Multnomah County Health alerts residents ahead of ‘one of the worst’ mosquito seasons
By Jashayla Pettigrew,2023-06-08
PORTLAND, Ore. ( KOIN ) — Residents in the Portland area may want to keep their bug spray handy this summer, since the Multnomah County Health Department says it will be one of the worst mosquito seasons to date.‘A total loss’: Couple returns from vacation to stolen car at PDX airport
Mosquito season typically peaks in the summer , but with Portland’s unseasonably warm spring with record-breaking temperatures, Multnomah County officials are seeing “floodwater” mosquitoes develop at breakneck speed.
“We’ve had a bit of an early season snow melt, which then comes down through the rivers, causes them to rise, flooding them — and then this is where the floodwater mosquito comes from,” Levi Zahn, supervisor for the Multnomah County’s Vector Control and Code Enforcement Program said. “That warm temperature also impacts the mosquito’s life cycle where they’re able to develop faster because it’s warmer out.”
However, the county reports these insects are primarily “nuisance mosquitoes” that aren’t known to spread viruses. The county additionally says that these mosquitoes emerge along the Columbia and Willamette Rivers, but other species can be found in backyards.‘We weren’t expecting to see that’: Octopus found stranded in Cannon Beach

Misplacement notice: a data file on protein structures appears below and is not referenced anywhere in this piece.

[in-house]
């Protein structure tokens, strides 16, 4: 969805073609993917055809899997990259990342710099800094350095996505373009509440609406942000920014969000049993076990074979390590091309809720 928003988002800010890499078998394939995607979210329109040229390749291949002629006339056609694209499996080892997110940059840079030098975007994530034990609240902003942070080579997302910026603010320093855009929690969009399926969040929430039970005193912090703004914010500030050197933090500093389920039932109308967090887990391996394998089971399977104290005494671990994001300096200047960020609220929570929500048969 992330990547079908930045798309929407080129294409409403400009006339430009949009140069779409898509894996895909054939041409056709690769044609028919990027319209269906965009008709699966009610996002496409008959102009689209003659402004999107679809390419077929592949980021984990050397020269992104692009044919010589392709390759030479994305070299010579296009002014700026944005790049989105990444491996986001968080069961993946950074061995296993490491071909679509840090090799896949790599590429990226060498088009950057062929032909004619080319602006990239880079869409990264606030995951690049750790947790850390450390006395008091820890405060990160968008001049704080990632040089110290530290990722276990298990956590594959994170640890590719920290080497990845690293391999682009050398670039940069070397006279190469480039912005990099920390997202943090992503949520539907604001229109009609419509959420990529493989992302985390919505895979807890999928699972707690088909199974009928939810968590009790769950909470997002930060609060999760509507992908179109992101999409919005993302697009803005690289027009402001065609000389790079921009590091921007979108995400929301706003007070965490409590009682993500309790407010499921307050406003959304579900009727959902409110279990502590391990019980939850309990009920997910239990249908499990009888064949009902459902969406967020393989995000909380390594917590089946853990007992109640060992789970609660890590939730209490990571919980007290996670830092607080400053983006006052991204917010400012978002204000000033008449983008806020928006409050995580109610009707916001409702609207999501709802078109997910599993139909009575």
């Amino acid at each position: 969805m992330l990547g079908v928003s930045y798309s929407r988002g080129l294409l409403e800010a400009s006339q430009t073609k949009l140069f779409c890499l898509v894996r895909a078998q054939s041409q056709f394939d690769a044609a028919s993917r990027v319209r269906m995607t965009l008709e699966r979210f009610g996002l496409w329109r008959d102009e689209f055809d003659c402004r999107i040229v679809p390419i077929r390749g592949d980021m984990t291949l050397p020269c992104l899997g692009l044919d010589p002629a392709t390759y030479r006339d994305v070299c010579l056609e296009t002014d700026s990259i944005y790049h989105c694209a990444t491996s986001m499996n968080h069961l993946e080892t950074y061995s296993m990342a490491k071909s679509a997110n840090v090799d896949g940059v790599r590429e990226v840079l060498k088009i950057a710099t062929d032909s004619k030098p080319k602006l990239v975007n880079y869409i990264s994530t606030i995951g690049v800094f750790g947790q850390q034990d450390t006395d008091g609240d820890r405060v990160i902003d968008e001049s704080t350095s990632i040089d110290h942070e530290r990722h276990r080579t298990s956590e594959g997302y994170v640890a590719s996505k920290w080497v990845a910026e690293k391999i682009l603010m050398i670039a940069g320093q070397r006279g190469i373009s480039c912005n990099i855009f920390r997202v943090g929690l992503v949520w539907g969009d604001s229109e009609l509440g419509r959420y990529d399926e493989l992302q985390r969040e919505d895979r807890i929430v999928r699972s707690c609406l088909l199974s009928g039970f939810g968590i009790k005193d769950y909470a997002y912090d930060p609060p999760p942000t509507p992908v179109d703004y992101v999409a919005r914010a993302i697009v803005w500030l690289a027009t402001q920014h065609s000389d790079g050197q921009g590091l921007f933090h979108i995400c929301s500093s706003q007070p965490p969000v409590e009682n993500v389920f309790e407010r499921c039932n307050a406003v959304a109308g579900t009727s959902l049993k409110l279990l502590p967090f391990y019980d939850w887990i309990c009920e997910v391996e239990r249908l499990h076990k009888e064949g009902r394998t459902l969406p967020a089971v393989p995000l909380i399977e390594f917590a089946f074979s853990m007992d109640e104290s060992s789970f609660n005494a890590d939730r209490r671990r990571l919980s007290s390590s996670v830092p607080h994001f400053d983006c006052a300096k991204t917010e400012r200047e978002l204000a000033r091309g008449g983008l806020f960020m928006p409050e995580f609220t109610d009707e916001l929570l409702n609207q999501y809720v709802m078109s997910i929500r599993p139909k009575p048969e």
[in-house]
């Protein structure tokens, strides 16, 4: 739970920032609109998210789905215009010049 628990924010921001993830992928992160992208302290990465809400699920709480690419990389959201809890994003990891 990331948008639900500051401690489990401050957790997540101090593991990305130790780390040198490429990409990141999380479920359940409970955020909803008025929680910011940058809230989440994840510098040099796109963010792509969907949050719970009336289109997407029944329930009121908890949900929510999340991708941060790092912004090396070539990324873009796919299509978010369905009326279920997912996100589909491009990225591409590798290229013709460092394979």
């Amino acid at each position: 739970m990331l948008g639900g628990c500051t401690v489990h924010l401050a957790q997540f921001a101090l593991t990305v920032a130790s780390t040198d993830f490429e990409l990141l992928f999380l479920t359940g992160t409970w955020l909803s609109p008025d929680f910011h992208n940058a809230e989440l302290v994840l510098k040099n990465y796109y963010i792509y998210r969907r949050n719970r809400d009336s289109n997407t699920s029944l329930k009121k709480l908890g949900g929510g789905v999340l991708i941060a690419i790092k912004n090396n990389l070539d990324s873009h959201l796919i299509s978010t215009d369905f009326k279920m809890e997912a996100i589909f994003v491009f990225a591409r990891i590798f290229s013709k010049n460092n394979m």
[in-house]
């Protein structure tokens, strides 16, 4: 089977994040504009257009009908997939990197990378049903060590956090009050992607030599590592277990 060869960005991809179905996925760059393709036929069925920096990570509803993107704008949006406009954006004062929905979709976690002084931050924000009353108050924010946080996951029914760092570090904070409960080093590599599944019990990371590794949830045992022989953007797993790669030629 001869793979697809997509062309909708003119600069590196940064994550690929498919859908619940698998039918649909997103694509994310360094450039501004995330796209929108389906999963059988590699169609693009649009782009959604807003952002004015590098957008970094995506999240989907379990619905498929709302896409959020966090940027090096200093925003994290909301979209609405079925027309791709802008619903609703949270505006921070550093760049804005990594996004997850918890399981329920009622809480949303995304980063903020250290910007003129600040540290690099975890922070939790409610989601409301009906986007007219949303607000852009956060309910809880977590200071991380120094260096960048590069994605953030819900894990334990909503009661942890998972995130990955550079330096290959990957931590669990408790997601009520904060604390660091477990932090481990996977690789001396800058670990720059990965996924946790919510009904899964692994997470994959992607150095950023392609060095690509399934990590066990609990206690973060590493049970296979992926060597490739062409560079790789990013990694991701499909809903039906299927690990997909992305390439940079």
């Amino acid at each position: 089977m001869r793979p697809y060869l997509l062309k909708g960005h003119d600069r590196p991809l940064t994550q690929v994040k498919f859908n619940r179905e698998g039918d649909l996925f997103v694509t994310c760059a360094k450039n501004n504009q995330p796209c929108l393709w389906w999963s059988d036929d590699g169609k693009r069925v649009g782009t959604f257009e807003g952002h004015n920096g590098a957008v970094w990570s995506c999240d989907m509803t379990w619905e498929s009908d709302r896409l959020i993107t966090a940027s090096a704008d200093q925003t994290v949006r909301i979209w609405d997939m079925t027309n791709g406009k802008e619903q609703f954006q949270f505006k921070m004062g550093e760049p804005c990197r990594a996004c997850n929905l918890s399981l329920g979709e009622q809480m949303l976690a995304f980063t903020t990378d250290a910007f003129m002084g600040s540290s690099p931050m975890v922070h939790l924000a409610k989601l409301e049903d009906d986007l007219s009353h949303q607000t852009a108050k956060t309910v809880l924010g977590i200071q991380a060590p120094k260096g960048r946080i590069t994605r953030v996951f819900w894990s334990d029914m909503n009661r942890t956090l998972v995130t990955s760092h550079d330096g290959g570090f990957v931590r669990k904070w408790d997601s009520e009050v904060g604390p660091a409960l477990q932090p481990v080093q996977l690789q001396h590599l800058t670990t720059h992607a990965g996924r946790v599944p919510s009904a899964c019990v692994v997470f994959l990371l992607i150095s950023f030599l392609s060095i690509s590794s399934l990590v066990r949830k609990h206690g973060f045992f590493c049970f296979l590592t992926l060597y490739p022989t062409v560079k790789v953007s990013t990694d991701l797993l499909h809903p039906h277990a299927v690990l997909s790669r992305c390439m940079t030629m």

Zahn advises residents to exercise caution at sunrise or sunset when floodwater mosquitoes are most active. He also encourages individuals with man-made water containers in their backyards to regularly dump them out to disrupt the “container-breeding mosquito” life cycle.
“Please do wear long sleeves, long pants and wear personal repellents,” Zahn added. “Those are the absolute best ways that [people] can help protect themselves and help reduce mosquito populations within the county and in general.”
Read more of the county’s tips on mosquito-bite prevention here .Feds requested docs from five Oregon departments on Fagan, La Mota ties
Since the beginning of May, Vector Control will use helicopters to aerially treat mosquitos using larvicides in uninhabited areas of the county. This treatment will continue through the end of August.
If Multnomah County continues its trend of warm weather with little-to-no rainfall, the county says mosquito populations could drop to even lower than last year’s numbers.Copyright 2023 Nexstar Media Inc. All rights reserved. This material may not be published, broadcast, rewritten, or redistributed.